Blind, Voodoofestival, Filmfestival and coup d’État

Last Friday I visited one of the seeing disabled from the blind center at home.
It was interesting to talk with him and we also visited a blind, old couple. They
both cannot work and have been supported by the blind center so far, but that is
soon going to be cut down and they do not know about their future, since it is
also quite difficult for their neighbours to also support them if even getting water
from the well to drink or wash is an act. When they were at church some time ago
some people even stole their food and coal. It is just so unjust!

On sunday I wanted to visit the voodoo festival with Michael, since we had missed
the small one in Aneho, but since he is looking for another organisation right now
to do his civil service he had an appointment on monday morning, so I either had to
go all by myself or not at all. At the end of february I also still wanted to go
to a film festival in Burkina Faso, but I noticed that I will be obligated to attend
my own theater festival at that time. So before I stay at home all the time I went alone…

… and that happened to be quite good! I went there on monday morning on a 5 hours
ride. On the way I also saw a truck who’s back axis had come off in the middle of the
street and some people standing around with sad faces. I could not see the whole desaster, but there might have been some dead, because
a lot of people always ride in the back illegally.

I arrived at around noon and looked for a place to stay.
The festival is the biggest of it’s kind in Benin since Voodoo has been declared
a religion by the state. When I went to the festival at around 2 pm some of it
was already over (I still got a guide later on), but there were still some dances and
later the “Returned” – completely costumed they were supposed to represent
the relatives from the other side. They danced, scared the people and spooked around
at midnight, supposingly killing everyone they saw.

The dancing was at the beach at the beginning, where there is also a UNESCO monument
mourning all the slaves that have been shipped to America and the Carribeans from all over
westafrica. It is called the “point of no return”. The street leading there
is called “Route des Esclaves” – slave street and is about 4 kilometres long.
I went there on foot together with my guide and also passed by the former slave market
on the way back. There are also several monuments and images on the walls, but they are
also starting to build a hotel there!

On the way to the beach I also noticed that an international movie festival was
taking place at the same time that was organized by the french – benin NGO “Quintessence”
and was already taking place for the third time. This was the first year though, that all
shows were for free :).
It had already started on the 7th and went until the 11th (I arrived on the 10th).
The first night I went to watch some of the movies right after the voodoofestival.
There were actually real theatre seats in straw huts (!) and what about bats passing
in front of the screen every once in a while :). I went to bed at around 11pm.
About an hour later I heard the “Returned” pass around the houses.
They were not really spooky, but the inhabitants tried to send them away anyway.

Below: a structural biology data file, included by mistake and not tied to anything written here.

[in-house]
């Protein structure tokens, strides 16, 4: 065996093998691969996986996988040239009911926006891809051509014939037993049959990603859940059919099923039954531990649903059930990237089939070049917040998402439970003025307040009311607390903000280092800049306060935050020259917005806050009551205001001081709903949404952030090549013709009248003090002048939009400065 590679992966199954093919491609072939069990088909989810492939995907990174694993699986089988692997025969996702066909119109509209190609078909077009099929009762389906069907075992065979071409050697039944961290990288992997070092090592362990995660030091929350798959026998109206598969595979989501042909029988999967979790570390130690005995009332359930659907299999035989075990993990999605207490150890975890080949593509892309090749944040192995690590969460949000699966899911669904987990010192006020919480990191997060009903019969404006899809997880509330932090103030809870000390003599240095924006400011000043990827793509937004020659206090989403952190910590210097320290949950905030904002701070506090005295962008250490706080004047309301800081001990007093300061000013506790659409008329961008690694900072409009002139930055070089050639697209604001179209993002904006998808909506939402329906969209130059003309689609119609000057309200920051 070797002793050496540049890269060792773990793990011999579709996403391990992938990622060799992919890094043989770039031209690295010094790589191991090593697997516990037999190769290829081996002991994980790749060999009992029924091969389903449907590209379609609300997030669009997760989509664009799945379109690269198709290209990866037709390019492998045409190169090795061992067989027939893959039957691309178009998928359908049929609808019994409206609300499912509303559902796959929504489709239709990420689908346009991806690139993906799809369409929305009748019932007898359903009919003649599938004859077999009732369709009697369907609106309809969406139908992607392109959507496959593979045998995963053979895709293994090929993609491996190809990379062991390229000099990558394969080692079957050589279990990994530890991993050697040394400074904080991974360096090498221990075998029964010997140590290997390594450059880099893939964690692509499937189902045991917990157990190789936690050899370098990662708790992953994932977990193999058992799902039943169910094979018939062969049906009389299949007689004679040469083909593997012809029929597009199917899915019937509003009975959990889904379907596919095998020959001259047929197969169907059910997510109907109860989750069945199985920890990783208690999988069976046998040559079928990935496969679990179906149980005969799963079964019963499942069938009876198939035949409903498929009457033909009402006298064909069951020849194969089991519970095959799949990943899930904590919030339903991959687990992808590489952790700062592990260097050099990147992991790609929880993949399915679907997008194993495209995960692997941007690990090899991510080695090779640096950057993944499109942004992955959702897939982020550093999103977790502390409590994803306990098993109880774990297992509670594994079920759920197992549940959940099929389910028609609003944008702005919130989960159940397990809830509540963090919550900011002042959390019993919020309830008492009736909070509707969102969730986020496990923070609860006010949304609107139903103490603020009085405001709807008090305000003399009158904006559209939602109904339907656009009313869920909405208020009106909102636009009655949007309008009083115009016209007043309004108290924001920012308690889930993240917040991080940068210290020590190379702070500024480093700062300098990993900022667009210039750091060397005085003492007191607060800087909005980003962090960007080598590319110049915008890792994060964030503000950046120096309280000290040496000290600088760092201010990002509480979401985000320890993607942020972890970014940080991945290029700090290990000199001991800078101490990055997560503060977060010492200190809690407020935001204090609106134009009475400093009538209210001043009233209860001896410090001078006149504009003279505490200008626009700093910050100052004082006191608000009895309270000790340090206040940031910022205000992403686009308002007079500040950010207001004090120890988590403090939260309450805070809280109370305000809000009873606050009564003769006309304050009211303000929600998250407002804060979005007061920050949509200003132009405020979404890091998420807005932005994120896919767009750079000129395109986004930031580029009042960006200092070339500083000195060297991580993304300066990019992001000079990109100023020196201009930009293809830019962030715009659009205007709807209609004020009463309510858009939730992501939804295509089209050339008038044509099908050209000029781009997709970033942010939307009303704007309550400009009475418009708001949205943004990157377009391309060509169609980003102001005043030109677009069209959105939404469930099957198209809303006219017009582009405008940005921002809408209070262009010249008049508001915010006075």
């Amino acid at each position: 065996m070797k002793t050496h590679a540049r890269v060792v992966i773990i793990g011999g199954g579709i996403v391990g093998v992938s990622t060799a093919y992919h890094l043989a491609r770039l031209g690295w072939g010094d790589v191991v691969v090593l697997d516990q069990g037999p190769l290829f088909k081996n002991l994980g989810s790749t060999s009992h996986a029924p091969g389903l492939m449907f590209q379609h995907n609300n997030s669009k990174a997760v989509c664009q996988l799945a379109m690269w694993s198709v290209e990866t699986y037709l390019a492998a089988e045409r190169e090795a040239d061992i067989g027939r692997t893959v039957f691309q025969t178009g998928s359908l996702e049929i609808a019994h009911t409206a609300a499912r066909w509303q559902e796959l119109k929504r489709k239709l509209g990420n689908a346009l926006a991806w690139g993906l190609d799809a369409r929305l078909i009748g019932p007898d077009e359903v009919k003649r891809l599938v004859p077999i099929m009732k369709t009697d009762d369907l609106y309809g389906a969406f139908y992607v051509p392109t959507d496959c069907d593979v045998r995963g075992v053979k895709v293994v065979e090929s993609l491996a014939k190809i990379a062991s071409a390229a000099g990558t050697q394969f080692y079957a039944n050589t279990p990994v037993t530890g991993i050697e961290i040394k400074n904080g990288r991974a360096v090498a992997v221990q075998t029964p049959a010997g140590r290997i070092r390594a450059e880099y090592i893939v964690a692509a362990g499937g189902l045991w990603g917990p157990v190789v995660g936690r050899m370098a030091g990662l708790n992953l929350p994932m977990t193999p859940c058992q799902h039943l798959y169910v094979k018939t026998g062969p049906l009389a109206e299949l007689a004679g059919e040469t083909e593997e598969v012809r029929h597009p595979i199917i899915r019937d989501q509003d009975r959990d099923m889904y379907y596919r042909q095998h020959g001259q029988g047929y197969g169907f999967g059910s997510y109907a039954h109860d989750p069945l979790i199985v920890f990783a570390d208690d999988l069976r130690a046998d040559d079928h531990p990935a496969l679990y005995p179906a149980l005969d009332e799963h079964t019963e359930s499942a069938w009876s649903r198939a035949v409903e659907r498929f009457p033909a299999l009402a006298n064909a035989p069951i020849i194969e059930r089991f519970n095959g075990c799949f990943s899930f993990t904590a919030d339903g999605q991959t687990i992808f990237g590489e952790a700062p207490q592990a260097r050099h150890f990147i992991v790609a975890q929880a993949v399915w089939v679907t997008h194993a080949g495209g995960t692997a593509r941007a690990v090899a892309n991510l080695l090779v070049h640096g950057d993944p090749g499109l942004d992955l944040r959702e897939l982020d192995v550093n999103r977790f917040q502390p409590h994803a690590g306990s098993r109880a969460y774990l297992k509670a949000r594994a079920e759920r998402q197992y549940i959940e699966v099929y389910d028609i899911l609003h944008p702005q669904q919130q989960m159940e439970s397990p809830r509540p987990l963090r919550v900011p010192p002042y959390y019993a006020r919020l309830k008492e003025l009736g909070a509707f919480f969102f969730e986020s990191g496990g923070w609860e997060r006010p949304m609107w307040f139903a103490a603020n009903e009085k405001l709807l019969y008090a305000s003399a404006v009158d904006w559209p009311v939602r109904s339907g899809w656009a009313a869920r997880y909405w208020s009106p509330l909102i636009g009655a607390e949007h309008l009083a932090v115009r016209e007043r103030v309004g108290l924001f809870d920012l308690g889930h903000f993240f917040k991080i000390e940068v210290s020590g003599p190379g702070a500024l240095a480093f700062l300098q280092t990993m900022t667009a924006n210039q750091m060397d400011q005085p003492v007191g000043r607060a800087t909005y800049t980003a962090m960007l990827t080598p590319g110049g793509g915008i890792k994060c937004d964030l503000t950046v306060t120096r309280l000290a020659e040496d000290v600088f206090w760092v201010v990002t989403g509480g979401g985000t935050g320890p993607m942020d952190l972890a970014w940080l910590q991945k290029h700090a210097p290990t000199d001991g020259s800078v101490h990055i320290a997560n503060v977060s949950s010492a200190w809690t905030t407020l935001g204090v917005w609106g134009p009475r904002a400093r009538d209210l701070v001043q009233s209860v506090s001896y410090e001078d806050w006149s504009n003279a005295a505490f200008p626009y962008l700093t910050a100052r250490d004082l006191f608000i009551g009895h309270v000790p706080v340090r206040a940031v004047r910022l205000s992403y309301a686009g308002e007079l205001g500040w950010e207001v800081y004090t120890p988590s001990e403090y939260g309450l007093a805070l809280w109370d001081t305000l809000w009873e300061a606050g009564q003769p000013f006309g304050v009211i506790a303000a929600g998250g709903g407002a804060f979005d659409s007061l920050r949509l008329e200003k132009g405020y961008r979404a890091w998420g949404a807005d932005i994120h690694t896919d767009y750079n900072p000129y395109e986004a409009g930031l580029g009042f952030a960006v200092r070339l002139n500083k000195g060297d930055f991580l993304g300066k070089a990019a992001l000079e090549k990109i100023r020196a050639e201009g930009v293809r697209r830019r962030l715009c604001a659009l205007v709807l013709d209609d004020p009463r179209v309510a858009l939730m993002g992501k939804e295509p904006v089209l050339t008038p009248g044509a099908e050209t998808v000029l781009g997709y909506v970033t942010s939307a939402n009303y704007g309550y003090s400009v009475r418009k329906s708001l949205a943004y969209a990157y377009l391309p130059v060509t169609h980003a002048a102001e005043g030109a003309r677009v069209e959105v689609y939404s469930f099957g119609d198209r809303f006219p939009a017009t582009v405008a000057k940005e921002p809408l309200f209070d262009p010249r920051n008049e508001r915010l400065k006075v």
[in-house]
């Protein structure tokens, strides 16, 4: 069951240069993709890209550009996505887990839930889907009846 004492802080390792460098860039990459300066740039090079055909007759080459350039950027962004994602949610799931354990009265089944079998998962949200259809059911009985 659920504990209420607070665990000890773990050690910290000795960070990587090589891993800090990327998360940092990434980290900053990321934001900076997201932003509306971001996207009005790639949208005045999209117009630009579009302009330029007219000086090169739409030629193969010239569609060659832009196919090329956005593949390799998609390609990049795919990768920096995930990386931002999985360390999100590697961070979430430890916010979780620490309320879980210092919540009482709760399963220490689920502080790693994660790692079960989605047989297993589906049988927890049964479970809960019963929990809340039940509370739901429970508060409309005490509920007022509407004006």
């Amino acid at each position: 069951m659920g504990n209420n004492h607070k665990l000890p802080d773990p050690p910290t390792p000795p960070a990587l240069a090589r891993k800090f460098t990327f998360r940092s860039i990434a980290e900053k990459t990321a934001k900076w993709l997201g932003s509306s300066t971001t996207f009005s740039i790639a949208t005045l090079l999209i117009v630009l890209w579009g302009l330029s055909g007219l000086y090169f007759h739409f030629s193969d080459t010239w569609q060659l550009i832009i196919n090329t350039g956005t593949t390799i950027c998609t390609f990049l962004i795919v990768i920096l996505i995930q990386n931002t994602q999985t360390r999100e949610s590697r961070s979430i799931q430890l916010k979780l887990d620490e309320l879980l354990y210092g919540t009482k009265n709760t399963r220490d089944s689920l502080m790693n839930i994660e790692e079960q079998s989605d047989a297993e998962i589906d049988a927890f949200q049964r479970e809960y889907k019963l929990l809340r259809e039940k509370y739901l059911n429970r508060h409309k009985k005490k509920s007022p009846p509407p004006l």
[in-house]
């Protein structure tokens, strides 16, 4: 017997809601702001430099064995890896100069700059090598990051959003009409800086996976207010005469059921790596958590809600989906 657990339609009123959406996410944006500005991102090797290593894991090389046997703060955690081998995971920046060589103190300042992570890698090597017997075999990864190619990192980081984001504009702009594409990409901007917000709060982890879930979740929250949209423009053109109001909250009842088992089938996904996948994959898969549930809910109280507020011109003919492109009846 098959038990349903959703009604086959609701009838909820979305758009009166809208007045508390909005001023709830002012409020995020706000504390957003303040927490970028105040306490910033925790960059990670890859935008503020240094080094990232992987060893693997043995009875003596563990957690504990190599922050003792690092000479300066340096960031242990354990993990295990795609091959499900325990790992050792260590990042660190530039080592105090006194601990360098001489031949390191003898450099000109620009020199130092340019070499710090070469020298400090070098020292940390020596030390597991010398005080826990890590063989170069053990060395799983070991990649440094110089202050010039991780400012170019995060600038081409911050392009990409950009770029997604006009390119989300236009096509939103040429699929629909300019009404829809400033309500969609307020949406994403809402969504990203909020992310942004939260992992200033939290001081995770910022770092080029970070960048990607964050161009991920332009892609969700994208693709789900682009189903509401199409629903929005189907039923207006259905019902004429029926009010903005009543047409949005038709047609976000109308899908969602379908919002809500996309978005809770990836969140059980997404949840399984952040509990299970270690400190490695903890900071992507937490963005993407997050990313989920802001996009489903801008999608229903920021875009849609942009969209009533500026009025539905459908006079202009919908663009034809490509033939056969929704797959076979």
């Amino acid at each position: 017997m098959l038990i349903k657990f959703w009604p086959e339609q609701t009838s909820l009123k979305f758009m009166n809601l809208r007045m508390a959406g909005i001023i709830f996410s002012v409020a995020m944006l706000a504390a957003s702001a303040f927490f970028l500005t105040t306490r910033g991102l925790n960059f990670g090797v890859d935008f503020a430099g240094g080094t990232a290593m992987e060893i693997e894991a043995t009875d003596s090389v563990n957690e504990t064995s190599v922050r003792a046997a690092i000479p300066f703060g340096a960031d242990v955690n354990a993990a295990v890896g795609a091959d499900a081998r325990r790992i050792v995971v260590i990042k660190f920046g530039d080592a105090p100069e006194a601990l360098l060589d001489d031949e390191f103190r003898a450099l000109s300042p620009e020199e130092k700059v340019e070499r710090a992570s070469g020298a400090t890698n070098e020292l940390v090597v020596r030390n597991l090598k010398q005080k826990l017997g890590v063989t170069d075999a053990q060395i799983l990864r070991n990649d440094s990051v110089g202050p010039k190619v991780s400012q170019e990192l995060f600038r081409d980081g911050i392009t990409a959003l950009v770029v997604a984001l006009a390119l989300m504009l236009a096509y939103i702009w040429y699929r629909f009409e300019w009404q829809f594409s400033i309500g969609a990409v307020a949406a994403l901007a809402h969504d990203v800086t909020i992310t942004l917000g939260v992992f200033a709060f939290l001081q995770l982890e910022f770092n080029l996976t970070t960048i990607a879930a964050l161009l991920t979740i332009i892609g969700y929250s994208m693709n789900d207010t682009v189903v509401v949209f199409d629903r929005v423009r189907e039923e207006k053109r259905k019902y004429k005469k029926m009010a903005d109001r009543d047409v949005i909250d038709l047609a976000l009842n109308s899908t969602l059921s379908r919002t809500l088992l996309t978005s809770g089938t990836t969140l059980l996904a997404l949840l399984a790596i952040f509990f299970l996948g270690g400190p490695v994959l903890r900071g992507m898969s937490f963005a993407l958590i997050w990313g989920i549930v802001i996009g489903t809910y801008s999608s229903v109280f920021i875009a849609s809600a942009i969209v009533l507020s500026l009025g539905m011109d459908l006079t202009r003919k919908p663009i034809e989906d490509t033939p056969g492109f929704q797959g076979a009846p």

It were for the most part african movies, documentaries or movies telling the stories
of refugees, local musicians or just the population. They were pretty interesting and sometimes
even more exciting than Hollywood movies – and that as documentaries!
I also bought two of the movies, they exist for about 4 days now :).
By that I also got to know one of the executives who finally also offered my a place
to stay for the second night. So I could also follow the closing ceremony and see
the winning movie at the end and there was also free supper :).
The next morning I still went to the sacred forest, since Ouidah is the major voodoo
center in Benin. Only at the evening of the second day I noticed that there is a
time difference between Benin and Togo – althought it is only a 100 kilometres to
the east! The festival had 30.000 visitors altogether.

During the festival I also got to know a musician from Benin who is trying to
start a R’n’B revolution, since it is practically unknown over there. Unfortunately he
does not have the means to record an album professionally, though. It was funny to
put on his music (he has two songs recorded so far) in the entrance hall of the festival
and see the people react to it (“Who’s singing that?”), mostly positive :).

As I figured out later, I had to wait for my sleeping place, since he was not only
one of the executives, but also organizing the afterparty and had to stay there until the end.
That was at about 4:30 in the morning, until which I had to sleep in a bus.
I had to leave again for the border at 8 am to leave the country before my visa expired.
On the border they had only visa for 48 hours for 10.000 CFA (22 bucks).
After 47 hours I was back. During this time I had experienced enough and spent enough
money to go back to Togo!

Today (thursday, january 13th) is the day of taking power of Eyadema.
Because there was a big parade not only of the military, but even of elementary schools,
wide parts of Lomé were blocked when I came back. It was a long detour!
Today there was also a parade in Kpalimé. The part I got to see mostly
consisted of elementary schools that all marched in military formation and celebrated
Eyadema for “bringing peace” – it’s a dictatorical state!

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